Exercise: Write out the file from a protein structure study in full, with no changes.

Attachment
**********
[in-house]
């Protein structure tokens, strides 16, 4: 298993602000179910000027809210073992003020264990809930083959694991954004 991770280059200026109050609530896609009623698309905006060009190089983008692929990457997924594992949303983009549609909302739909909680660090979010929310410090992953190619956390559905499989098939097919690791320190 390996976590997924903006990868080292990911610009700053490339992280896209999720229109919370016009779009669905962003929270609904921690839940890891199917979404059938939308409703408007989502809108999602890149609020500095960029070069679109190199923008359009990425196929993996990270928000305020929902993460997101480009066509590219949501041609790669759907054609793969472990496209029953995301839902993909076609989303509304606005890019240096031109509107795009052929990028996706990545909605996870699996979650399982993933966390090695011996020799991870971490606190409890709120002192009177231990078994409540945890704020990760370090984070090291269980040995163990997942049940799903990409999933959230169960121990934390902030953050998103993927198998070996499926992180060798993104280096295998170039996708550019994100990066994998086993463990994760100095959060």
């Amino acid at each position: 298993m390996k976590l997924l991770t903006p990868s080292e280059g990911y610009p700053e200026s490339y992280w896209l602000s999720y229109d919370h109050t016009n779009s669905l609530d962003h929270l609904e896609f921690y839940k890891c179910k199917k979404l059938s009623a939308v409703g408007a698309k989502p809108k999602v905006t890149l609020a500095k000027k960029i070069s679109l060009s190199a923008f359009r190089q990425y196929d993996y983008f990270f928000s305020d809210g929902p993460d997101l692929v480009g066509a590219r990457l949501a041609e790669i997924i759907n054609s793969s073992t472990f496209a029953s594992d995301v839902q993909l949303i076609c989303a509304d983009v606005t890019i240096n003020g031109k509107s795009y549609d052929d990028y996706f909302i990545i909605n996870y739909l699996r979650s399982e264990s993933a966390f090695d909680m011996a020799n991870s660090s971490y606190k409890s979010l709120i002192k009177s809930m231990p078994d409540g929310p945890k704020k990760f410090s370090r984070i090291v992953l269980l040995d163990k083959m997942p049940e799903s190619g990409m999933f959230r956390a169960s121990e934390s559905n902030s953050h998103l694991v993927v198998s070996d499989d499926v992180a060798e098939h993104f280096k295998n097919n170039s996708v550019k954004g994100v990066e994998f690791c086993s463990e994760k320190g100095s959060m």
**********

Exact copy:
[in-house]
């Protein structure tokens, strides 16, 4: 298993602000179910000027809210073992003020264990809930083959694991954004 991770280059200026109050609530896609009623698309905006060009190089983008692929990457997924594992949303983009549609909302739909909680660090979010929310410090992953190619956390559905499989098939097919690791320190 390996976590997924903006990868080292990911610009700053490339992280896209999720229109919370016009779009669905962003929270609904921690839940890891199917979404059938939308409703408007989502809108999602890149609020500095960029070069679109190199923008359009990425196929993996990270928000305020929902993460997101480009066509590219949501041609790669759907054609793969472990496209029953995301839902993909076609989303509304606005890019240096031109509107795009052929990028996706990545909605996870699996979650399982993933966390090695011996020799991870971490606190409890709120002192009177231990078994409540945890704020990760370090984070090291269980040995163990997942049940799903990409999933959230169960121990934390902030953050998103993927198998070996499926992180060798993104280096295998170039996708550019994100990066994998086993463990994760100095959060």
């Amino acid at each position: 298993m390996k976590l997924l991770t903006p990868s080292e280059g990911y610009p700053e200026s490339y992280w896209l602000s999720y229109d919370h109050t016009n779009s669905l609530d962003h929270l609904e896609f921690y839940k890891c179910k199917k979404l059938s009623a939308v409703g408007a698309k989502p809108k999602v905006t890149l609020a500095k000027k960029i070069s679109l060009s190199a923008f359009r190089q990425y196929d993996y983008f990270f928000s305020d809210g929902p993460d997101l692929v480009g066509a590219r990457l949501a041609e790669i997924i759907n054609s793969s073992t472990f496209a029953s594992d995301v839902q993909l949303i076609c989303a509304d983009v606005t890019i240096n003020g031109k509107s795009y549609d052929d990028y996706f909302i990545i909605n996870y739909l699996r979650s399982e264990s993933a966390f090695d909680m011996a020799n991870s660090s971490y606190k409890s979010l709120i002192k009177s809930m231990p078994d409540g929310p945890k704020k990760f410090s370090r984070i090291v992953l269980l040995d163990k083959m997942p049940e799903s190619g990409m999933f959230r956390a169960s121990e934390s559905n902030s953050h998103l694991v993927v198998s070996d499989d499926v992180a060798e098939h993104f280096k295998n097919n170039s996708v550019k954004g994100v990066e994998f690791c086993s463990e994760k320190g100095s959060m």